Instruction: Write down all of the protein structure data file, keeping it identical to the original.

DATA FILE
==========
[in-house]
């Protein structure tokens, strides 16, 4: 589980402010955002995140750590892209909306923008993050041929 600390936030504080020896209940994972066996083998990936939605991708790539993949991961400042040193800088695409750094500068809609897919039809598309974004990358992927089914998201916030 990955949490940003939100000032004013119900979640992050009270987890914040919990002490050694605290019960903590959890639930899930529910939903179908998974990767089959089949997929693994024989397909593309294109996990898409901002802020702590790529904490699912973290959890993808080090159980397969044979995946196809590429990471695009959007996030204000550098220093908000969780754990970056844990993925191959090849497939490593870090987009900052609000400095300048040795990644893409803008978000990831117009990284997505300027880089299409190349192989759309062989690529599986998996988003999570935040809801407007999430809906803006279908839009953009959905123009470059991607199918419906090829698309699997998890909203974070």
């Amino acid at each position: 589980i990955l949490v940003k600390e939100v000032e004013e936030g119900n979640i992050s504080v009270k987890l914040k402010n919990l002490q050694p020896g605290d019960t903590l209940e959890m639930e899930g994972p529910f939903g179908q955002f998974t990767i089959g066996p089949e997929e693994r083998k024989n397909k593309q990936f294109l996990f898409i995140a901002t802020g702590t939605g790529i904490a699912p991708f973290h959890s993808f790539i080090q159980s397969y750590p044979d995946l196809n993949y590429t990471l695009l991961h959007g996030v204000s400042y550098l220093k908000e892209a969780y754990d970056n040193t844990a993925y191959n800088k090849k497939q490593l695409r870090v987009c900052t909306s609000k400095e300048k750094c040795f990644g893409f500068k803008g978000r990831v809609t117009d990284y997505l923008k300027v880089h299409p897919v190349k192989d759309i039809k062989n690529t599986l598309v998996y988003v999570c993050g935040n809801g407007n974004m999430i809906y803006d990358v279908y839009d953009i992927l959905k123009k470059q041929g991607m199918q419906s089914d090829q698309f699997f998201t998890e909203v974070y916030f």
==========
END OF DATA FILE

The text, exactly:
[in-house]
């Protein structure tokens, strides 16, 4: 589980402010955002995140750590892209909306923008993050041929 600390936030504080020896209940994972066996083998990936939605991708790539993949991961400042040193800088695409750094500068809609897919039809598309974004990358992927089914998201916030 990955949490940003939100000032004013119900979640992050009270987890914040919990002490050694605290019960903590959890639930899930529910939903179908998974990767089959089949997929693994024989397909593309294109996990898409901002802020702590790529904490699912973290959890993808080090159980397969044979995946196809590429990471695009959007996030204000550098220093908000969780754990970056844990993925191959090849497939490593870090987009900052609000400095300048040795990644893409803008978000990831117009990284997505300027880089299409190349192989759309062989690529599986998996988003999570935040809801407007999430809906803006279908839009953009959905123009470059991607199918419906090829698309699997998890909203974070």
């Amino acid at each position: 589980i990955l949490v940003k600390e939100v000032e004013e936030g119900n979640i992050s504080v009270k987890l914040k402010n919990l002490q050694p020896g605290d019960t903590l209940e959890m639930e899930g994972p529910f939903g179908q955002f998974t990767i089959g066996p089949e997929e693994r083998k024989n397909k593309q990936f294109l996990f898409i995140a901002t802020g702590t939605g790529i904490a699912p991708f973290h959890s993808f790539i080090q159980s397969y750590p044979d995946l196809n993949y590429t990471l695009l991961h959007g996030v204000s400042y550098l220093k908000e892209a969780y754990d970056n040193t844990a993925y191959n800088k090849k497939q490593l695409r870090v987009c900052t909306s609000k400095e300048k750094c040795f990644g893409f500068k803008g978000r990831v809609t117009d990284y997505l923008k300027v880089h299409p897919v190349k192989d759309i039809k062989n690529t599986l598309v998996y988003v999570c993050g935040n809801g407007n974004m999430i809906y803006d990358v279908y839009d953009i992927l959905k123009k470059q041929g991607m199918q419906s089914d090829q698309f699997f998201t998890e909203v974070y916030f």